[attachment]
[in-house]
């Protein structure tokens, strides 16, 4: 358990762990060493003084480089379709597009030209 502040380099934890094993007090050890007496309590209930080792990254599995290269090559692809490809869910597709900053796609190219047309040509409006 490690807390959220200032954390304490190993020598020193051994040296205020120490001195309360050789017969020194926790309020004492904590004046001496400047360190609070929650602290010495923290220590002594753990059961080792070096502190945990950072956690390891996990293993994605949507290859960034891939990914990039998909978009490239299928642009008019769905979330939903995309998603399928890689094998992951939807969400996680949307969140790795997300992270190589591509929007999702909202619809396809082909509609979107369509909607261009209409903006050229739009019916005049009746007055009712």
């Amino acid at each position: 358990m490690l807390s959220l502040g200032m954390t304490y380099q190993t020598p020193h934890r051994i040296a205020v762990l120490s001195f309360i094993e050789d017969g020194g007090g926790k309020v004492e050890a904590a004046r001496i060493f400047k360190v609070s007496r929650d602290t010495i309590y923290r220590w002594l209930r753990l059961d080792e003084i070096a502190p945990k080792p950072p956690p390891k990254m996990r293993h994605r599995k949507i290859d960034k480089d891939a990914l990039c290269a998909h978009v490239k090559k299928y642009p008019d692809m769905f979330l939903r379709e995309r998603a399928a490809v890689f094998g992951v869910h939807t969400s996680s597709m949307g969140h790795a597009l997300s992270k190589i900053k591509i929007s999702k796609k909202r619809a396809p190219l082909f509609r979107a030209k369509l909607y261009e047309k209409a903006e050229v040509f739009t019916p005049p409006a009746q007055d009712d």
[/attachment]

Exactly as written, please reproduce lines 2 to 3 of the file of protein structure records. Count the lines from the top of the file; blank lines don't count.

């Protein structure tokens, strides 16, 4: 358990762990060493003084480089379709597009030209 502040380099934890094993007090050890007496309590209930080792990254599995290269090559692809490809869910597709900053796609190219047309040509409006 490690807390959220200032954390304490190993020598020193051994040296205020120490001195309360050789017969020194926790309020004492904590004046001496400047360190609070929650602290010495923290220590002594753990059961080792070096502190945990950072956690390891996990293993994605949507290859960034891939990914990039998909978009490239299928642009008019769905979330939903995309998603399928890689094998992951939807969400996680949307969140790795997300992270190589591509929007999702909202619809396809082909509609979107369509909607261009209409903006050229739009019916005049009746007055009712």
């Amino acid at each position: 358990m490690l807390s959220l502040g200032m954390t304490y380099q190993t020598p020193h934890r051994i040296a205020v762990l120490s001195f309360i094993e050789d017969g020194g007090g926790k309020v004492e050890a904590a004046r001496i060493f400047k360190v609070s007496r929650d602290t010495i309590y923290r220590w002594l209930r753990l059961d080792e003084i070096a502190p945990k080792p950072p956690p390891k990254m996990r293993h994605r599995k949507i290859d960034k480089d891939a990914l990039c290269a998909h978009v490239k090559k299928y642009p008019d692809m769905f979330l939903r379709e995309r998603a399928a490809v890689f094998g992951v869910h939807t969400s996680s597709m949307g969140h790795a597009l997300s992270k190589i900053k591509i929007s999702k796609k909202r619809a396809p190219l082909f509609r979107a030209k369509l909607y261009e047309k209409a903006e050229v040509f739009t019916p005049p409006a009746q007055d009712d």